Today we got talking about remix being present in pottery and mosaic, and I was immediately reminded of a school excursion I took in primary school where one of the activities was to create a mosaic piece from pieces of broken plates and pottery we smashed to pieces ourselves. In my head I don’t even remember the location of the excursion, nor the room I was in. I do however very vividly remember the art itself. I loved sifting through the pile of broken tiles on the floor, searching for anything colourful to create my own art with on a square tile I was given. Once completed I gave the work to my mum.
I remember being so fascinated with the concept of destruction, hitting the hammer on the china and destroying complete objects until they existed only in pieces. This process of course is simple in terms of reference. ‘Recycling’. Taking something, destroying it to the point where it loses meaning in purpose and form, and re-shaping it into something completely different. I immediately got thinking, trying to put this experience into context. Where was this excursion? It’s funny. As soon as I concluded that it was some sort of museum, Hugh began talking about the remixing of religions and culture in history. Completely mirroring my thought process.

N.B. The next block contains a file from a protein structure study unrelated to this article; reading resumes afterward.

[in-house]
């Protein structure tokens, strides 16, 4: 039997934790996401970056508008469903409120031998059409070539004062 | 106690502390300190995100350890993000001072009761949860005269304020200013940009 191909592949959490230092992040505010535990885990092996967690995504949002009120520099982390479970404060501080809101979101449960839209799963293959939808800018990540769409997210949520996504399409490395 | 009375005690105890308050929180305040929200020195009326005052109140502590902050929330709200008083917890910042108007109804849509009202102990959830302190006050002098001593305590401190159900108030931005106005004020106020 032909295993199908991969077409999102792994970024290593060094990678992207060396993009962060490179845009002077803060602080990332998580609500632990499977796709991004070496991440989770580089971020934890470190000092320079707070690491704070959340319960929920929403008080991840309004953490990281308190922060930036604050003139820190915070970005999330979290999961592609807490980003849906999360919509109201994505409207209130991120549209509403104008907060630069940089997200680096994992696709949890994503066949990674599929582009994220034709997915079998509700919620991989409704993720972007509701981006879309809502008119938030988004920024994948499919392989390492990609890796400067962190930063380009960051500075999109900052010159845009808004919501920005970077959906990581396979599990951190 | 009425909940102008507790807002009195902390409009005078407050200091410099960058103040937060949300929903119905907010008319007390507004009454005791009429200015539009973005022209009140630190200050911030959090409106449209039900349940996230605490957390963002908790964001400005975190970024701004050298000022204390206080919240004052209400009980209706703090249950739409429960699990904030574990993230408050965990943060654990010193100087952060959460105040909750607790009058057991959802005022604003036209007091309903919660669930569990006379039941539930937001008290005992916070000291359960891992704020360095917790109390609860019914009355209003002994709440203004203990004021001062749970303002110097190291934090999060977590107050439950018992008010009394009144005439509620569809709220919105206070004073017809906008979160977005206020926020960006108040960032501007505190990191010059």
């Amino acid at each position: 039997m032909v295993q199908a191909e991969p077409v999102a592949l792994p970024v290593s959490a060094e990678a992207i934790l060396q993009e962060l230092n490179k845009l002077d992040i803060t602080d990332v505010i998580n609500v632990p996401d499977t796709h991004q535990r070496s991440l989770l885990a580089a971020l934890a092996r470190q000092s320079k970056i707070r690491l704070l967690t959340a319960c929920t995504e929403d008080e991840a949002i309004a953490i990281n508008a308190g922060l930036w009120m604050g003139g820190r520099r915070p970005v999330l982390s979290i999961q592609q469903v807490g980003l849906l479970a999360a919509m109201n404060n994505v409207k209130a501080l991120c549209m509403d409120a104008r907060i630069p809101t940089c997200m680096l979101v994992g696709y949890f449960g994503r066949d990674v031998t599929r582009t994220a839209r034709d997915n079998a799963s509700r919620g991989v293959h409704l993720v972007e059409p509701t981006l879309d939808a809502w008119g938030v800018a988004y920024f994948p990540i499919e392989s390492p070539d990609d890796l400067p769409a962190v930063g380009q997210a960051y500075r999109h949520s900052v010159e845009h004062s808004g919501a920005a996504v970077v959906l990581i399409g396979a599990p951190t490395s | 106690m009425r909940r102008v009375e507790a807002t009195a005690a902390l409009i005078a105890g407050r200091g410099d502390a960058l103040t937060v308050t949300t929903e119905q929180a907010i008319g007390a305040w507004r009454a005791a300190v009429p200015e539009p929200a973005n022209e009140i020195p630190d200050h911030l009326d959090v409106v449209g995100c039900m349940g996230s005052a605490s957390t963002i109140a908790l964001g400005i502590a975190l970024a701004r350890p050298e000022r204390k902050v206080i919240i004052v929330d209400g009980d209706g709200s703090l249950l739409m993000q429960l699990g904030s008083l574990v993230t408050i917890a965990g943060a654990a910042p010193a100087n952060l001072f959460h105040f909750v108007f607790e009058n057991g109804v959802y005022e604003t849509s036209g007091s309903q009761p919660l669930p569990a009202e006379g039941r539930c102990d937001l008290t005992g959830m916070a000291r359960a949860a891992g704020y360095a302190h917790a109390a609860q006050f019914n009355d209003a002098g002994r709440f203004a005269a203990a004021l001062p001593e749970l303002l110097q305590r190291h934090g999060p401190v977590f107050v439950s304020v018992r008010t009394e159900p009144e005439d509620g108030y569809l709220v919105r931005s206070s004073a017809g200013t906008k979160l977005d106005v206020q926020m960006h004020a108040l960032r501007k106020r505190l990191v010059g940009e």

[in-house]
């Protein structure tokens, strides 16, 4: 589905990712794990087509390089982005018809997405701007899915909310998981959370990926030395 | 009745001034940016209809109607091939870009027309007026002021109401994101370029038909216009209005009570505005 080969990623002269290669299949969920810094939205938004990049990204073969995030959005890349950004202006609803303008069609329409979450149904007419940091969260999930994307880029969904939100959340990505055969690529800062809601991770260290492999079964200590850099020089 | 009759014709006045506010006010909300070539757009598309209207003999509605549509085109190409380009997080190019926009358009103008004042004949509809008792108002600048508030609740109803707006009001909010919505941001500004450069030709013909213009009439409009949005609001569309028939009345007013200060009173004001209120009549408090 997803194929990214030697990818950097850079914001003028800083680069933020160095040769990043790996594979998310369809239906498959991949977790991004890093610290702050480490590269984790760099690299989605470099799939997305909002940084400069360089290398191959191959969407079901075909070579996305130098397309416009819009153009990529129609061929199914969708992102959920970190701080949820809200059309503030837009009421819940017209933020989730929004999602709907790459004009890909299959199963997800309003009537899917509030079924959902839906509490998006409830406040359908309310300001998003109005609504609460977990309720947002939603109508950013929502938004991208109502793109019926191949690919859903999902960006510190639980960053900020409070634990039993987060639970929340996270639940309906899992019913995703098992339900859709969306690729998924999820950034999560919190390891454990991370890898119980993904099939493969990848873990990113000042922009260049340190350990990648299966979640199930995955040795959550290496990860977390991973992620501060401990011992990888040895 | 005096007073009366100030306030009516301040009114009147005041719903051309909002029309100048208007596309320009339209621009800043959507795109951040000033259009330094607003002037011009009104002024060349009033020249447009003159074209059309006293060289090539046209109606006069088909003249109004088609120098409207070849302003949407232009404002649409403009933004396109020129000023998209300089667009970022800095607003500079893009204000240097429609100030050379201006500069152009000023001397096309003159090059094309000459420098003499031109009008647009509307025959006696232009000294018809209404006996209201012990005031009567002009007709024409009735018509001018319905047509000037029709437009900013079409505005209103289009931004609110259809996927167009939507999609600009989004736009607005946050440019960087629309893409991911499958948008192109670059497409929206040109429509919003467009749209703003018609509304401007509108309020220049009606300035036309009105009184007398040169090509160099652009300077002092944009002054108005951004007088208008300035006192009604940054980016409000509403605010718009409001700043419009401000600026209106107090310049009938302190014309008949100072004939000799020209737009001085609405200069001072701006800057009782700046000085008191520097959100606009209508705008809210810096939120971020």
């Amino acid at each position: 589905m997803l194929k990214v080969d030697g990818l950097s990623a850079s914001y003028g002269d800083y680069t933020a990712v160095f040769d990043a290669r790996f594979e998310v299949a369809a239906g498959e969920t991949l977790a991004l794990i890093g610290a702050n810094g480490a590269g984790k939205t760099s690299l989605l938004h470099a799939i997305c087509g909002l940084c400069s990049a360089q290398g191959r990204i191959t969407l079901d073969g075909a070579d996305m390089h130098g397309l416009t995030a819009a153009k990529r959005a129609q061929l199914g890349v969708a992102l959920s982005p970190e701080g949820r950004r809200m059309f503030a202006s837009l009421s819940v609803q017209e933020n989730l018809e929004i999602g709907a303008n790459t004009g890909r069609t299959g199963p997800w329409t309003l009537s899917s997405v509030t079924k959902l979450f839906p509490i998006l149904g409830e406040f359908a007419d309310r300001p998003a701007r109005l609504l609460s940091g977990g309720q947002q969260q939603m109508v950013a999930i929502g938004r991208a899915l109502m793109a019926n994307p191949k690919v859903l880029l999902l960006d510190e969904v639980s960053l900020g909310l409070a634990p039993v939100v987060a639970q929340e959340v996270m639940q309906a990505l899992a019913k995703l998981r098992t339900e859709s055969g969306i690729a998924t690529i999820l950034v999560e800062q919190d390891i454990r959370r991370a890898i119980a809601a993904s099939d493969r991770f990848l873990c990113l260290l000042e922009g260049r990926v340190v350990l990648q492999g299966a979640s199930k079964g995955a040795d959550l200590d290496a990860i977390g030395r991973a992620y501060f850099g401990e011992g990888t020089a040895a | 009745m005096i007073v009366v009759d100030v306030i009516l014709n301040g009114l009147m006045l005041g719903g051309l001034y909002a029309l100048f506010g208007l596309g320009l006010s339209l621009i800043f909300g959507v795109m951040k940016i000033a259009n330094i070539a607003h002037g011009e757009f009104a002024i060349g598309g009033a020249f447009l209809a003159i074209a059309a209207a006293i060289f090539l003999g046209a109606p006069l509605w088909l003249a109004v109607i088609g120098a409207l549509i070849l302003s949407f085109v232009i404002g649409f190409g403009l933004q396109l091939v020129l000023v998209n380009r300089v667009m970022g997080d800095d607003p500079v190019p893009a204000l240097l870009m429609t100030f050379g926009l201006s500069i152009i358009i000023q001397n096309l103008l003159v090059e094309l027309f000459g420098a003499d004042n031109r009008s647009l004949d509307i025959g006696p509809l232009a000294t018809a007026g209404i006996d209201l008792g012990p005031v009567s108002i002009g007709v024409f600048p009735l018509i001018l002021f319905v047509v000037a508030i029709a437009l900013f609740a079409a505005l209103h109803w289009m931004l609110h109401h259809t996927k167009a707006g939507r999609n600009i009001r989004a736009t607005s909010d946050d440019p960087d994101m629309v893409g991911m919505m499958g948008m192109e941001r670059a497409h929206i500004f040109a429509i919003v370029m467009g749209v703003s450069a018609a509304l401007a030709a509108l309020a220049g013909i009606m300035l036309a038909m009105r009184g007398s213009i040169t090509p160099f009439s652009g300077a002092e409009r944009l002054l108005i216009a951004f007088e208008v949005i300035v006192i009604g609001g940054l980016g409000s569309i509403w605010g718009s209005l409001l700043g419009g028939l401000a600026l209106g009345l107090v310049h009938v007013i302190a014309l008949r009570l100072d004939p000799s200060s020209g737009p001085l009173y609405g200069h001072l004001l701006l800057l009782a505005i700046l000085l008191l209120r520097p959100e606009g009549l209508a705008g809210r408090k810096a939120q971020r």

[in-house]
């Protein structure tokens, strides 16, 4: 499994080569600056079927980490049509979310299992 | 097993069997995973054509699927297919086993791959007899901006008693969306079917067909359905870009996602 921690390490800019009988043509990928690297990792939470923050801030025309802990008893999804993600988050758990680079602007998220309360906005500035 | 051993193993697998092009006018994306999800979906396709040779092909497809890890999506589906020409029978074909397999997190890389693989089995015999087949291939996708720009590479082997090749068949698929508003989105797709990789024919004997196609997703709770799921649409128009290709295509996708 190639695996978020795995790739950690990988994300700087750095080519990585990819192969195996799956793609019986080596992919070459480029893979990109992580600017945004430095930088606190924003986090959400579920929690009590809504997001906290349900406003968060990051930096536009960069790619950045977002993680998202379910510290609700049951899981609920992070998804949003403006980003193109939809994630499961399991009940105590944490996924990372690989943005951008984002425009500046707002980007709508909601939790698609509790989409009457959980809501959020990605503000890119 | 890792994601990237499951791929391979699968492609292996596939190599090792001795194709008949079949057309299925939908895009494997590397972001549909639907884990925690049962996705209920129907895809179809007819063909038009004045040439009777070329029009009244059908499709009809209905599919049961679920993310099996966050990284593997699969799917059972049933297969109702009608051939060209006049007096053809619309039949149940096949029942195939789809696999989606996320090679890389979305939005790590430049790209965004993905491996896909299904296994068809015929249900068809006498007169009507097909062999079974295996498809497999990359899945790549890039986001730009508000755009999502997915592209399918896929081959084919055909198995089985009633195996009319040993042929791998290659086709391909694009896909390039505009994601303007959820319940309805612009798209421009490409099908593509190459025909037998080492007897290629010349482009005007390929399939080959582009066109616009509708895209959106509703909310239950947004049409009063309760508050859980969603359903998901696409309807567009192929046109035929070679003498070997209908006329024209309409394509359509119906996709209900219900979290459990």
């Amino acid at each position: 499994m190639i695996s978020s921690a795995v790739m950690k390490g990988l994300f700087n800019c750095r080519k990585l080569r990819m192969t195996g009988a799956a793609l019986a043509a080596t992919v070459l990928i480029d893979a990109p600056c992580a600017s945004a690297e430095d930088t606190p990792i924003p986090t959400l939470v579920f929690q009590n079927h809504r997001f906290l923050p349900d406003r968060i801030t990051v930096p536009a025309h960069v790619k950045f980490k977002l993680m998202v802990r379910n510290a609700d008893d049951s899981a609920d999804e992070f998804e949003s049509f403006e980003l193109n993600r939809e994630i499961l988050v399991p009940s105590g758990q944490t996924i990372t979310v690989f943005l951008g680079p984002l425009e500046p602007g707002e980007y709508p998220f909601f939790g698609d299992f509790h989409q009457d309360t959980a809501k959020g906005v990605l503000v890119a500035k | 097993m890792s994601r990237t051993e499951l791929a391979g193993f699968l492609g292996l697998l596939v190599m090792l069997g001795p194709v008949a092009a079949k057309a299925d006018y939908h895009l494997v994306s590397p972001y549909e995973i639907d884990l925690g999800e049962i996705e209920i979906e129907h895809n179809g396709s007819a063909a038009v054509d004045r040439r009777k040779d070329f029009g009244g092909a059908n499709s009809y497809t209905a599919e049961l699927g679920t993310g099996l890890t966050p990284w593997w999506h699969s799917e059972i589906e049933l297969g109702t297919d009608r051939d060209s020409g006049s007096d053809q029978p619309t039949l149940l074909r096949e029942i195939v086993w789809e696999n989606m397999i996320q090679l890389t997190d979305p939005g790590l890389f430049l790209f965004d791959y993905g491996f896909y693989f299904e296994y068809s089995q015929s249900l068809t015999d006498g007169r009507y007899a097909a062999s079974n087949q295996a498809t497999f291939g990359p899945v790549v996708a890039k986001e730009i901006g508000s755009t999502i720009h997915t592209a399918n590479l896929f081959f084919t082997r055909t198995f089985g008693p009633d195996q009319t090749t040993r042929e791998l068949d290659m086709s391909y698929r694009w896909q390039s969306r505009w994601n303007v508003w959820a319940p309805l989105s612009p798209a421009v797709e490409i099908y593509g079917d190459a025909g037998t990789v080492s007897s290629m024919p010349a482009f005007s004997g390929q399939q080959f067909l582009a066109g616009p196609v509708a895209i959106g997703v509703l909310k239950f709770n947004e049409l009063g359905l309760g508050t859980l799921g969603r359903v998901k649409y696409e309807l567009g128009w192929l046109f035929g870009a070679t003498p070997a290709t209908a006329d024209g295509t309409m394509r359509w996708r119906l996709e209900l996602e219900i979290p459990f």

Religion of course, has metamorphosed through the ages. Most religions are after all, simple (OK, maybe not simple) hybrids of one another. Regions transform and people ‘swap’, re-inventing themselves, re-inventing religion, and re-inventing culture. During the Rule of Emperor Constantine, it was decided that the concept of the many gods the people held accountable for the universe was too ‘complicated’ a belief. In turn, it was decided that the many gods should join together into the one Christian god, that people should worship one instead of many. So Christianity became the official religion of the Roman Empire. A remix of culture. Ironically, religious art has been documented throughout times on clay-made pottery. Much of which was later smashed up; rebirth in the form of mosaic.